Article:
Full-Time Road Warriors on Surviving Life On the Go
Living in a van isn’t always a picture-perfect Instagram post. Here’s what to do when things go wrong
As someone who travels full-time in a vintage Volkswagen Westfalia camper van, a notoriously high-maintenance vehicle, a breakdown is always in the back of my mind. When we first purchased our rig, folks warned that it would only be a matter of time before we were stranded on the side of the road. Our travel philosophy quickly changed from “if we break down” to “when we break down.”
And break down we did.
Here are four important lessons we’ve learned from surviving life on the go, whether that means full-time van life meandering across North America with a cat, an extended RV adventure south of the border to escape winter or a long-weekend road trip to your neighbouring province.
Roadside assistance service is invaluable
After signing on for ownership of our Westfalia, the first purchase for our new adventure-mobile was a Premium CAA Membership. Rather than risk a breakdown in the middle of nowhere and a big bill for the tow back to civilization, we splurged on a Premier package—that includes a 320 km tow—for peace of mind. It was worth every penny.
A CAA Membership is still active in the U.S.
Six months after moving out of our downtown Toronto condo and into the van, we met our first flatbed on a sunny, 30-degree afternoon in Scottsdale, Ariz.
The radio was on and the warm, dry Arizona breeze was blowing through the windows when the dash started to smoke. My partner cut the engine and flipped on the hazards as I reached for the fire extinguisher stashed behind the driver’s seat. Luckily, the smoke subsided, and I didn’t have to coat the interior with white foam. Unfortunately, the van wouldn’t turn back on.
From the middle of the right lane of a two-lane road in downtown Scottsdale, we made our first call to AAA, the American partner to CAA.
Research a specialty mechanic in the area you’re travelling
If you have a rare or vintage vehicle, or even an RV, finding someone to work on it can be a test in patience. Knowing where to take it in case of emergency can help prevent further headache in an already stressful situation.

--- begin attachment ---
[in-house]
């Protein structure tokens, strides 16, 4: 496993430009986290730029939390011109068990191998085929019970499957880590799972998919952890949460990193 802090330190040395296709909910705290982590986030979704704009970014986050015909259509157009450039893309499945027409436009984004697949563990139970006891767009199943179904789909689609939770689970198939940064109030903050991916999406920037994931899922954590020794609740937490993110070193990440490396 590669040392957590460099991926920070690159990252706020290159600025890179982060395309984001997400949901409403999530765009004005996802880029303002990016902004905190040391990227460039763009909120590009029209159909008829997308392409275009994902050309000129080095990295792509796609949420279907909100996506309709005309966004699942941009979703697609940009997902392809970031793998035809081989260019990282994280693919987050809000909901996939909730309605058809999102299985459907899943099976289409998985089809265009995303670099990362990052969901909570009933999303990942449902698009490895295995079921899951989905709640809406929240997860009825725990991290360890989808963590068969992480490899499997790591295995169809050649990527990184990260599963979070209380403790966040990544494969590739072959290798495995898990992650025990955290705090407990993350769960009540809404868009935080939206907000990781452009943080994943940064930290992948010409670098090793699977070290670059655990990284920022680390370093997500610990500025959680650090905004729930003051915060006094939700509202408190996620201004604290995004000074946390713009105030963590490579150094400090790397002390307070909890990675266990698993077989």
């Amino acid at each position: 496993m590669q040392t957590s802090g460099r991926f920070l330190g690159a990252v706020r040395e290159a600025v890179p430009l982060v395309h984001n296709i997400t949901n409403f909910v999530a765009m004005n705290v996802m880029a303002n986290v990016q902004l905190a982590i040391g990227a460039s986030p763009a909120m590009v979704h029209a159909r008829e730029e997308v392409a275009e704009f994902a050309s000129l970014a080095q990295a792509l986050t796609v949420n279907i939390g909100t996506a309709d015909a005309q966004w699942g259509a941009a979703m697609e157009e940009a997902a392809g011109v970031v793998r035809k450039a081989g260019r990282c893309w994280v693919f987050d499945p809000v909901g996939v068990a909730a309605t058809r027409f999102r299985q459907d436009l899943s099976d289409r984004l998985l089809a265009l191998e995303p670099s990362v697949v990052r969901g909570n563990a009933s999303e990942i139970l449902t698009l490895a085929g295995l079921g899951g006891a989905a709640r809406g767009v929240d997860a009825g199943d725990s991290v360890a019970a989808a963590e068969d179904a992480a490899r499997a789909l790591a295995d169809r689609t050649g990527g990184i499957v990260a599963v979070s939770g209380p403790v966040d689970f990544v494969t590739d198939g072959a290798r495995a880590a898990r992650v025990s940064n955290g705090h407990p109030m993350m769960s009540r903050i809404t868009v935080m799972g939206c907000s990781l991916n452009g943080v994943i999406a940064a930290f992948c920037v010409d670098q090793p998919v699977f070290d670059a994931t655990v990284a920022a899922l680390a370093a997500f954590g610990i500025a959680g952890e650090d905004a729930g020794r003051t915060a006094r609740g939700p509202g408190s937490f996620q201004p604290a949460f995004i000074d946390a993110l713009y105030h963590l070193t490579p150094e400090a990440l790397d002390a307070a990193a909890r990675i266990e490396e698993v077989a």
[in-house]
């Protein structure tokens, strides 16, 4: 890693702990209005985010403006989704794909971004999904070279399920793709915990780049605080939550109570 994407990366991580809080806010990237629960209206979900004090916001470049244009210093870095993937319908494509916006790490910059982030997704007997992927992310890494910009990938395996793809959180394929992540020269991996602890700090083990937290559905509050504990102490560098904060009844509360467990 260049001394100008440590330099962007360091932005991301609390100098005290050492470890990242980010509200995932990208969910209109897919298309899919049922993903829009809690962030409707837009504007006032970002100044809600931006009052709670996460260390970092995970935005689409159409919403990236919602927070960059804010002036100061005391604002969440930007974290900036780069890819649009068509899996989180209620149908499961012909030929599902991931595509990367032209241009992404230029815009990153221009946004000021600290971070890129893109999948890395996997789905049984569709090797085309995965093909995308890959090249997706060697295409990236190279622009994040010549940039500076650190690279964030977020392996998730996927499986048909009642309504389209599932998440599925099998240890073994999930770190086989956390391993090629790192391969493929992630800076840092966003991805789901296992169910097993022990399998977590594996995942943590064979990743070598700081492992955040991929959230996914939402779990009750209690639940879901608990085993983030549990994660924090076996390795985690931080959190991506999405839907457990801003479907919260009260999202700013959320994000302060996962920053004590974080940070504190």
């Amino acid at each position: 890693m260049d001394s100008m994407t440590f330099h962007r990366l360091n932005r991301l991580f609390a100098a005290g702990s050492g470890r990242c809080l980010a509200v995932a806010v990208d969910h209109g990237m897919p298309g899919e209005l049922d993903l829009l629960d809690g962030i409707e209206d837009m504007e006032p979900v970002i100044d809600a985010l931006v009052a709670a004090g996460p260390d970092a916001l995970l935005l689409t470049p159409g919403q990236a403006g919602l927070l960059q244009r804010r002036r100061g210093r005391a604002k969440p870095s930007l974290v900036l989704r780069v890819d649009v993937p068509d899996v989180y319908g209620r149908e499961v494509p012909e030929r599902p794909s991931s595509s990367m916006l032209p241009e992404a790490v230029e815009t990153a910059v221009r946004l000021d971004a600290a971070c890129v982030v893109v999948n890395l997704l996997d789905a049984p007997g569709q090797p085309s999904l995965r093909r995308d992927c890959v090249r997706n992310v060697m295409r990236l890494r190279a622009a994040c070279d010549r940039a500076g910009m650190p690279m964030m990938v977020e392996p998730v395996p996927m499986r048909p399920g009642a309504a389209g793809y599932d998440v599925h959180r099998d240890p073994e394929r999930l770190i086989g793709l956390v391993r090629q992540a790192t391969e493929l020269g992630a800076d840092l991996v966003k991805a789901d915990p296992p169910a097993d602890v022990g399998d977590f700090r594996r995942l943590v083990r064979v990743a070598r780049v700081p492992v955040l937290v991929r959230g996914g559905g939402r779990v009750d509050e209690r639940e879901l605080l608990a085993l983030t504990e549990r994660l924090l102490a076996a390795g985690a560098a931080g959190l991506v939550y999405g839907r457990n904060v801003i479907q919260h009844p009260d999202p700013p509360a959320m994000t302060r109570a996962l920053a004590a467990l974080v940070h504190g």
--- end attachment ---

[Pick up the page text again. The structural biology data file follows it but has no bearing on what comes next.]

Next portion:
It was just 45 minutes later when tow truck driver Don safely strapped our rolling home onto the flatbed. We provided him with the address of a VW specialist of our choice on the other side of the Phoenix Valley—and Don got us there. Had we not done the homework, our rig could have ended up somewhere in a garage that hadn’t seen a Westfalia in years.
The right mindset will make even the most unfortunate situations easier
Whether you’ve just locked your keys safely inside the vehicle (been there) or your engine simply decides to stop running (also been there), anger and frustration can easily set in. No one plans for travel hiccups, but they happen. So take a deep breath, find something to keep you—and your passengers—occupied (a library of e-books, Netflix downloads, podcasts or your favourite tunes will be invaluable) until help arrives. Remember: these little mishaps will turn into great stories to share later.
Our first breakdown in Scottsdale is proving to be a good tale to tell. And our second mechanical hiccup in Northern Ontario—when we were bailed out by CAA again from the side of the Trans-Canada Highway—is, too. Hopefully it’s a few months before we need to be winched back up onto a tow truck, but when we do, we know help is just a phone call away.
Planning your own Canadian road trip?
Find out what the best cars for insurance rates are here. For those open to discovering the vibrant folk art scene on the East Coast, we’ve mapped out some spots to visit.
Learn more about CAA Memberships here.
Image credit: lietco.com